Girls Who Code Comes to Carbon County 4-H


USU Extension Press Release

Carbon County 4-H, in partnership with the Utah State University Extension, has begun hosting the Girls Who Code club for elementary age girls. The club comes as an effort to close the gender gap in computer sciences.

Girls Who Code was founded by Reshma Saujani, who started the program after visiting local schools and seeing the gender gap in computer classes. According to the Girls Who Code website, “In 1995, 37% of computer scientists were women. Today, it is only 24%. The percent will continue to decline if we do nothing.”

“Girls Who Code is more than an international non-profit,” Saujani said. “We are a movement.”

The company adds that through its international outreach programs, it is on track to close the gender gap in entry-level tech jobs by the year 2030. Christina Pay of USU Extension did the background work to bring the Girls Who Code program to Carbon County 4-H after a mother of a 4-H youth approached her about it.

“I saw an opportunity to help provide the tools that can help put these girls on a computer science path,” Pay said. “Learning to code could be the spark they need to ignite an interest in pursuing a career in computer science.”

The first six-week Girls Who Code club for third through sixth graders is currently underway with parent volunteers Cassie Bailey and Stacy Abbot leading the club.

Abbott is enthusiastic about the club as she said it is a positive way to use technology. “You really see the girl’s creativity come out as they design by coding,” she said. “They are learning to make apps and have learned about binary numbers and how to use them in coding.”

Bailey mentioned that she liked how the girls had to learn to work together to solve problems. “The girls did a lot of problem solving. When ‘bugs’ (errors) came up in their programming, they worked together and found creative and unique ways to solve the coding problem.”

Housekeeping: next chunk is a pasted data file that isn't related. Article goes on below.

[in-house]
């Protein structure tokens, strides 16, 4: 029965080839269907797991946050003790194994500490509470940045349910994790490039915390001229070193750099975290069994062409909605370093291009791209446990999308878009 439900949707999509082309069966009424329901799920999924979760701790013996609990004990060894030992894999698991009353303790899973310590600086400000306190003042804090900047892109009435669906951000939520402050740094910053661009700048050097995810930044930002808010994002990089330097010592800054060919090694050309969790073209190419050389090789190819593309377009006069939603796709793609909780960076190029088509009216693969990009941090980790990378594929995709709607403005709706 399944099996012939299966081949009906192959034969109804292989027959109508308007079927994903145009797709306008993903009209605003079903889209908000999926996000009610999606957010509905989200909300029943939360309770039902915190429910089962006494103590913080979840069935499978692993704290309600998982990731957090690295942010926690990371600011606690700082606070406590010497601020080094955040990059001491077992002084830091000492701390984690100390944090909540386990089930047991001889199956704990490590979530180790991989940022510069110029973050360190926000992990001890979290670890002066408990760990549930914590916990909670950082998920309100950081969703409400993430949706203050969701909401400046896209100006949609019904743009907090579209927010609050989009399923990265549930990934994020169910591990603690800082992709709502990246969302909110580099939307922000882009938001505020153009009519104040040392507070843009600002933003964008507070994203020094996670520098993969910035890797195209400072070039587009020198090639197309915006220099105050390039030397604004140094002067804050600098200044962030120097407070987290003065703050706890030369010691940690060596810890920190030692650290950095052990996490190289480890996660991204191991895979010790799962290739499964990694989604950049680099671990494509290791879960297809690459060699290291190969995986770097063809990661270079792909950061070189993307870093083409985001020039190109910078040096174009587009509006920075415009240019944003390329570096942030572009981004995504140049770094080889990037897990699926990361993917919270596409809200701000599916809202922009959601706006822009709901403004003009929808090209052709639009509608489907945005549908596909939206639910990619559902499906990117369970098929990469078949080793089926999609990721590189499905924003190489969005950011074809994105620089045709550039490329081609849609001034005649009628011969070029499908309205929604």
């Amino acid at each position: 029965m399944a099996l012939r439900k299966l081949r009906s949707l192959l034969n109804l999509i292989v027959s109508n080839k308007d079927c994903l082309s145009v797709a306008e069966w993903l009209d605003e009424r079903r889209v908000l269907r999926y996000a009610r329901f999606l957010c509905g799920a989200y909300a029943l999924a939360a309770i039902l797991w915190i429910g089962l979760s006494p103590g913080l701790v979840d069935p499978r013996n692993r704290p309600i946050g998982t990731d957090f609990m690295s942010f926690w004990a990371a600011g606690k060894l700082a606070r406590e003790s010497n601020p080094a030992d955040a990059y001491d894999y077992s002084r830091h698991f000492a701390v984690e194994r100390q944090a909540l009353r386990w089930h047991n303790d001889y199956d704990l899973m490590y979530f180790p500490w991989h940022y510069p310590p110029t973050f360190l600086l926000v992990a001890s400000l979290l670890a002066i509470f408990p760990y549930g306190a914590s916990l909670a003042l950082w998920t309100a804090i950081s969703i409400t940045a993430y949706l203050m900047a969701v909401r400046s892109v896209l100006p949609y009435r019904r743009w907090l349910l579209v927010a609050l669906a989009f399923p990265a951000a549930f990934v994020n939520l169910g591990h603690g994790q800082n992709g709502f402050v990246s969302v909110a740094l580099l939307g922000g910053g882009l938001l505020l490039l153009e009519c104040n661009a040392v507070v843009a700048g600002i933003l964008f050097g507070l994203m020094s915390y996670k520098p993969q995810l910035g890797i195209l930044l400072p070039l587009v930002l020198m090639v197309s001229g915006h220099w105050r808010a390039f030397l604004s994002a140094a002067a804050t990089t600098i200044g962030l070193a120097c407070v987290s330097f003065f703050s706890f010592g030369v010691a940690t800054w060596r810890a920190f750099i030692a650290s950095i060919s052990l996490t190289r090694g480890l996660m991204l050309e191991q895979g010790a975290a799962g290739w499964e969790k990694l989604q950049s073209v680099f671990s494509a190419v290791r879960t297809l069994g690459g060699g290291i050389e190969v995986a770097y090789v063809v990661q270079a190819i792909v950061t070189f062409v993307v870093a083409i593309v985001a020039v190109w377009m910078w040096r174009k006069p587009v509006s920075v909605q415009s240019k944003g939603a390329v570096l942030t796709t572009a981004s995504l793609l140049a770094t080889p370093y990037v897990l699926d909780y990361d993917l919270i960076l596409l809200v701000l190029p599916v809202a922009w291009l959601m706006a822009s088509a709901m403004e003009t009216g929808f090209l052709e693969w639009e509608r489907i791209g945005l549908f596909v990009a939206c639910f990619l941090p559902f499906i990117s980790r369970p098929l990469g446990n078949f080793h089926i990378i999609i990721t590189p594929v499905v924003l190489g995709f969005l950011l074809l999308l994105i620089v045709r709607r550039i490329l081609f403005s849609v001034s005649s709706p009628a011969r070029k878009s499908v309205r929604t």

Carbon County 4-H Teen Council member Kady Heaton assists with the instruction as well. “Helping the girls has been very cool and I’ve enjoyed seeing what everyone has created with their coding,” she said.

As for the girls participating in the club, they all agree that making fun things by coding is their favorite part. Emma Bailey, one of the participants, created a digital story she calls “Dad Joke Journeys.” The animated story features a polar bear dad who travels around the world telling dad jokes and changing costumes as he goes.

“We are so pleased to offer Girls Who Code in our Carbon County 4-H,” stated Pay. “These girls are having fun and learning at the same time!”

Carbon County 4-H has two versions of the curriculum, one for third through fifth graders and another for sixth through 12th graders, both of which they plan to offer during the summer. Volunteer leaders are always welcome. If you are interested in volunteering for Carbon County 4-H and have a specific interest in computer science, or if you have a youth who would be interested in joining Carbon County 4-H, please contact USU Extension at (435) 636-3233.

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